Neuromancer's protagonist, a computer hacker of the future, or 'console jockey', is unencumbered by present-day limitations of clumsy suit/gloves/headgear. Having placed an arrangement of electrodes on his head ("Dermatrodes" - implying stimulation of the cortex through localised electrical/magnetic field) that connect him to the computer or "cyberspace deck" and activating the system, it "projected his disembodied consciousness" into the 'matrix.'
'Matrix' here invites crude comparisons with present-day 'public domains' in computer networks, wherein any operator with the hardware can communicate with others and exchange information. Gibson visualises a system wherein all the intricacies of a physical interface have been neatly sidestepped, physical travel is regarded as "a meat thing" and even the body itself to some extent treated with contempt by these cyberspace 'cowboys'. But where exactly lie the real advantages of directly accessing the consciousness ? Perhaps the knowledge that with a physical interface one is still only being given the synthesis of an alternate reality.....that somewhere just outside whatever virtual environment one happens to be in, the escaped-from reality ( ! ) will be back just as soon as the interface is stepped out of, or a power cut occurs....
Entry into 'Gibsonian cyberspace', which offers more than mere illusion:
" He closed his eyes.
Once the consciousness is interfaced with such a powerful data system, anything seems possible. Gibson's cyberspace users enjoy the option of "SIMSTIM", whereby the consciousness can then access another living body, or its recording, through a 'broadcast rig'....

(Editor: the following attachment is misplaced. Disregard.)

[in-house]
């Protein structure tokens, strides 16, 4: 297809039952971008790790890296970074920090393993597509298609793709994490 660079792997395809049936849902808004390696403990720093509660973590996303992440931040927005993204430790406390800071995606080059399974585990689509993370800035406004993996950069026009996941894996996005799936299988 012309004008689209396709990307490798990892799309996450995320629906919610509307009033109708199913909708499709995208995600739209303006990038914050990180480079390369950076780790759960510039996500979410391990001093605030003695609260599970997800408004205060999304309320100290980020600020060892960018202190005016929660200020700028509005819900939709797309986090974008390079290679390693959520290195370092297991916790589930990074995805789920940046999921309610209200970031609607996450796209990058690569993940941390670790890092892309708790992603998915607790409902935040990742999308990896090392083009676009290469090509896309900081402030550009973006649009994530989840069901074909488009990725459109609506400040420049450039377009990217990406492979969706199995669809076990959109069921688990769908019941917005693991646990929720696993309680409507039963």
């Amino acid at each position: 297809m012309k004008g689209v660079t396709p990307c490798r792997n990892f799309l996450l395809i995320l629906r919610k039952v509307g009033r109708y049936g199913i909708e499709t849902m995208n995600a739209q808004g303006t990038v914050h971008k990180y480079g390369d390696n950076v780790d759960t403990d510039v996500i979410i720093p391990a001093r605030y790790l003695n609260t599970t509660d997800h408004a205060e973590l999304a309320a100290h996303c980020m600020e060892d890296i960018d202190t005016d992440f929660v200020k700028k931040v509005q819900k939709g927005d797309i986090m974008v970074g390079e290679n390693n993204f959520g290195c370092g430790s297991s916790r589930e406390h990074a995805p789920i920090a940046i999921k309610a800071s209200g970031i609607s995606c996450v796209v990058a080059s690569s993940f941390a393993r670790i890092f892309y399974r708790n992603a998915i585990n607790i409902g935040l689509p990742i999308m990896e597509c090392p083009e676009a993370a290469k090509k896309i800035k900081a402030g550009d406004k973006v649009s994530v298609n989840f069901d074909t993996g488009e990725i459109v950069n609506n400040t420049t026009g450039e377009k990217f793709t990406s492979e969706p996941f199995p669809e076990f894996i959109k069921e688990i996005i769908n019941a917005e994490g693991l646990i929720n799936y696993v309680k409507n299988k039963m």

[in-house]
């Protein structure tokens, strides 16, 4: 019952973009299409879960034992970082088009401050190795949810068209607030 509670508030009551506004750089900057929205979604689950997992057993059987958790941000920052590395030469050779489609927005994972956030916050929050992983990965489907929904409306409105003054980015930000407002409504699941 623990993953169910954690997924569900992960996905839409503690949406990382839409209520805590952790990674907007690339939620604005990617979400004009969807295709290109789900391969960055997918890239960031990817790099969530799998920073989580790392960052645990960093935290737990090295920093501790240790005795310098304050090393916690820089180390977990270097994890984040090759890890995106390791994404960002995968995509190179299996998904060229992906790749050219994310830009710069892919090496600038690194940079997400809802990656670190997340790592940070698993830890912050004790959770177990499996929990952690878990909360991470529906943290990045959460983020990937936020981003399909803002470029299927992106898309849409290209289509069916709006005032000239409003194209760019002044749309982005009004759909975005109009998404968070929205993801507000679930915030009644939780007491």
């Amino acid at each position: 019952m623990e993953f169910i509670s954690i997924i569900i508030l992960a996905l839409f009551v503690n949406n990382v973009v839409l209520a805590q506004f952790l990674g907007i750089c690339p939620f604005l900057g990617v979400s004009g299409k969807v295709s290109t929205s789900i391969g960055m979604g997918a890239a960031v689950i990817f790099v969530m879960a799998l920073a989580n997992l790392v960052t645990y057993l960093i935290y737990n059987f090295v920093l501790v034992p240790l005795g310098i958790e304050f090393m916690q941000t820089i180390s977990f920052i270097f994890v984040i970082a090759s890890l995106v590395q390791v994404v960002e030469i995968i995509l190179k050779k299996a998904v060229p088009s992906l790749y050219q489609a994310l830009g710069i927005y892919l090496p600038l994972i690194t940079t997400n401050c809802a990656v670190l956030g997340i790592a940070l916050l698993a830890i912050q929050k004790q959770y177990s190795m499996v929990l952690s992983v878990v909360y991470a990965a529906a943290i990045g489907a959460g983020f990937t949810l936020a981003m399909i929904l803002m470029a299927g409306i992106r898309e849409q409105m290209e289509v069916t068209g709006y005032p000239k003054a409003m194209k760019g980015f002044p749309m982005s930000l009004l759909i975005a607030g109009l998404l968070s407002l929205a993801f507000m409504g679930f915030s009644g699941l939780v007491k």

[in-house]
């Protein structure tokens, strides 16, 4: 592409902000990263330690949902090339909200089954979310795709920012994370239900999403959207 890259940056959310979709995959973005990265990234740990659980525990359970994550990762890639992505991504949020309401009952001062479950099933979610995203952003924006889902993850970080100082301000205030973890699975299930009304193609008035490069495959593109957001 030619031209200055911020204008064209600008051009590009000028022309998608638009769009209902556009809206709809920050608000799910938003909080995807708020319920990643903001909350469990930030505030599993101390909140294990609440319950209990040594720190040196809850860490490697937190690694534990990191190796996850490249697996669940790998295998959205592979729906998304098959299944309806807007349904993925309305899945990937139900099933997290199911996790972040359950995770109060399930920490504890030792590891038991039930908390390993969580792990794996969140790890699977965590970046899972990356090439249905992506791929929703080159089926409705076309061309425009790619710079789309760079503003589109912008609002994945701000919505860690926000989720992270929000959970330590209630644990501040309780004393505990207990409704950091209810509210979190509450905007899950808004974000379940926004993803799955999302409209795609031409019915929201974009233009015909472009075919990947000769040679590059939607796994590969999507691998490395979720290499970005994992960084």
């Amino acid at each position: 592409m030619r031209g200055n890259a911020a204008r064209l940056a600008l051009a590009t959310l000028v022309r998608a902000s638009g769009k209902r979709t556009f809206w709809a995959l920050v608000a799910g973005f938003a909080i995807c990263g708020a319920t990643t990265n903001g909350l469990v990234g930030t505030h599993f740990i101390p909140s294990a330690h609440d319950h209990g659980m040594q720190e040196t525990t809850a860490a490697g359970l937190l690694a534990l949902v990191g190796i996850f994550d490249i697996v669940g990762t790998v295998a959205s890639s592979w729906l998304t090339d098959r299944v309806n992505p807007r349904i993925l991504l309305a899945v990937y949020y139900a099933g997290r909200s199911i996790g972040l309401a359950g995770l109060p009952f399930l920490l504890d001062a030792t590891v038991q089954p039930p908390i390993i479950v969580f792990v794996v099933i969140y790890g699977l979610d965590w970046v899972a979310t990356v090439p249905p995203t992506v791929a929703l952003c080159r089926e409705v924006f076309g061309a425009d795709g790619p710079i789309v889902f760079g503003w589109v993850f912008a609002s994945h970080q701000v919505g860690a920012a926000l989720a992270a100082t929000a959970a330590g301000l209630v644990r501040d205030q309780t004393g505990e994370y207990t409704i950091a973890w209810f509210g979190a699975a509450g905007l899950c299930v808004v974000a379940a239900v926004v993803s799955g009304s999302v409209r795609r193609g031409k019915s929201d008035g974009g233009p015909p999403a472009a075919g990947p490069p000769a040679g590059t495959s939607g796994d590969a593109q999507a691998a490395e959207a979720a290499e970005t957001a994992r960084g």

'...Then he keyed the new switch.
Far-fetched, and fiction it may be - all credit to Gibson for presenting the concept on the printed page - the idea of such ultimate immersive interactive VR is provoking speculation. On both sides of the fence reside attitudes that make for interesting debate.
To be able to influence the consciousness, some comprehension of its process first seems desirable. To sum up the countless findings and theories of scientists and thinkers driven for centuries to discover how the mind works is beyond my scope here, however, some recent work is of particular interest. Research into Artificial Intelligence; achieving thought with silicon, has involved much investigation into the process of thinking. Philosophical, moral inferences and implications are vast. Debate rages. A misconception still widely circulated today and often reinforced as popular metaphor is that of the human brain as a computer itself, running on electrical signals and controlling the body from its driving seat within the skull.